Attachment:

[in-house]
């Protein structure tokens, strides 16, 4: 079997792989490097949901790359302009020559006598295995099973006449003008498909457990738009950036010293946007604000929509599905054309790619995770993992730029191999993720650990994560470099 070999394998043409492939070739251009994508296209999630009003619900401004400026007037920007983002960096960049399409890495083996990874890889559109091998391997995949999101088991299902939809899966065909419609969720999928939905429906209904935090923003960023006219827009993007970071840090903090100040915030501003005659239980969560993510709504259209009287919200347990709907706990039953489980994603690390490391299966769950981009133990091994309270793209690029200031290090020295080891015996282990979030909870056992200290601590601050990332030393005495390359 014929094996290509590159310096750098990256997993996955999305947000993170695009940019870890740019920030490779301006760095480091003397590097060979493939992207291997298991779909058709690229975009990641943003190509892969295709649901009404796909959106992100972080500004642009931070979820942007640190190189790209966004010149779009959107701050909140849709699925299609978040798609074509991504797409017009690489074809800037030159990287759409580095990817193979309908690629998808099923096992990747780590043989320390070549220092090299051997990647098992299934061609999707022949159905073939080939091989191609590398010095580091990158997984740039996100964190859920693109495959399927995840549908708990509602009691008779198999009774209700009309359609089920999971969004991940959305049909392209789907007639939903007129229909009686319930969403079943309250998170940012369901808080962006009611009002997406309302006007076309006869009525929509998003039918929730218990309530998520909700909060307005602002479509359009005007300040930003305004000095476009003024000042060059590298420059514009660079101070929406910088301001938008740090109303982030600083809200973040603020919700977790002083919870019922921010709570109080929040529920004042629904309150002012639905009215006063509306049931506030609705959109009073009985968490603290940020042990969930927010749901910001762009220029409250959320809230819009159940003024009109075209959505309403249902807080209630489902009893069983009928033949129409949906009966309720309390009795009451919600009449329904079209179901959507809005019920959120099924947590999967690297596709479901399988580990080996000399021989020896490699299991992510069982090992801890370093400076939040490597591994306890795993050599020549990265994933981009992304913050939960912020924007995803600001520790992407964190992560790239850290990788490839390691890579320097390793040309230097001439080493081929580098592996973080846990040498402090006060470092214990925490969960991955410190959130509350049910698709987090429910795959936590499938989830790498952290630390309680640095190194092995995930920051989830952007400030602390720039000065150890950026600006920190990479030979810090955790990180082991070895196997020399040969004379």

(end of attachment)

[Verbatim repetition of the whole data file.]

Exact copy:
[in-house]
């Protein structure tokens, strides 16, 4: 079997792989490097949901790359302009020559006598295995099973006449003008498909457990738009950036010293946007604000929509599905054309790619995770993992730029191999993720650990994560470099 070999394998043409492939070739251009994508296209999630009003619900401004400026007037920007983002960096960049399409890495083996990874890889559109091998391997995949999101088991299902939809899966065909419609969720999928939905429906209904935090923003960023006219827009993007970071840090903090100040915030501003005659239980969560993510709504259209009287919200347990709907706990039953489980994603690390490391299966769950981009133990091994309270793209690029200031290090020295080891015996282990979030909870056992200290601590601050990332030393005495390359 014929094996290509590159310096750098990256997993996955999305947000993170695009940019870890740019920030490779301006760095480091003397590097060979493939992207291997298991779909058709690229975009990641943003190509892969295709649901009404796909959106992100972080500004642009931070979820942007640190190189790209966004010149779009959107701050909140849709699925299609978040798609074509991504797409017009690489074809800037030159990287759409580095990817193979309908690629998808099923096992990747780590043989320390070549220092090299051997990647098992299934061609999707022949159905073939080939091989191609590398010095580091990158997984740039996100964190859920693109495959399927995840549908708990509602009691008779198999009774209700009309359609089920999971969004991940959305049909392209789907007639939903007129229909009686319930969403079943309250998170940012369901808080962006009611009002997406309302006007076309006869009525929509998003039918929730218990309530998520909700909060307005602002479509359009005007300040930003305004000095476009003024000042060059590298420059514009660079101070929406910088301001938008740090109303982030600083809200973040603020919700977790002083919870019922921010709570109080929040529920004042629904309150002012639905009215006063509306049931506030609705959109009073009985968490603290940020042990969930927010749901910001762009220029409250959320809230819009159940003024009109075209959505309403249902807080209630489902009893069983009928033949129409949906009966309720309390009795009451919600009449329904079209179901959507809005019920959120099924947590999967690297596709479901399988580990080996000399021989020896490699299991992510069982090992801890370093400076939040490597591994306890795993050599020549990265994933981009992304913050939960912020924007995803600001520790992407964190992560790239850290990788490839390691890579320097390793040309230097001439080493081929580098592996973080846990040498402090006060470092214990925490969960991955410190959130509350049910698709987090429910795959936590499938989830790498952290630390309680640095190194092995995930920051989830952007400030602390720039000065150890950026600006920190990479030979810090955790990180082991070895196997020399040969004379």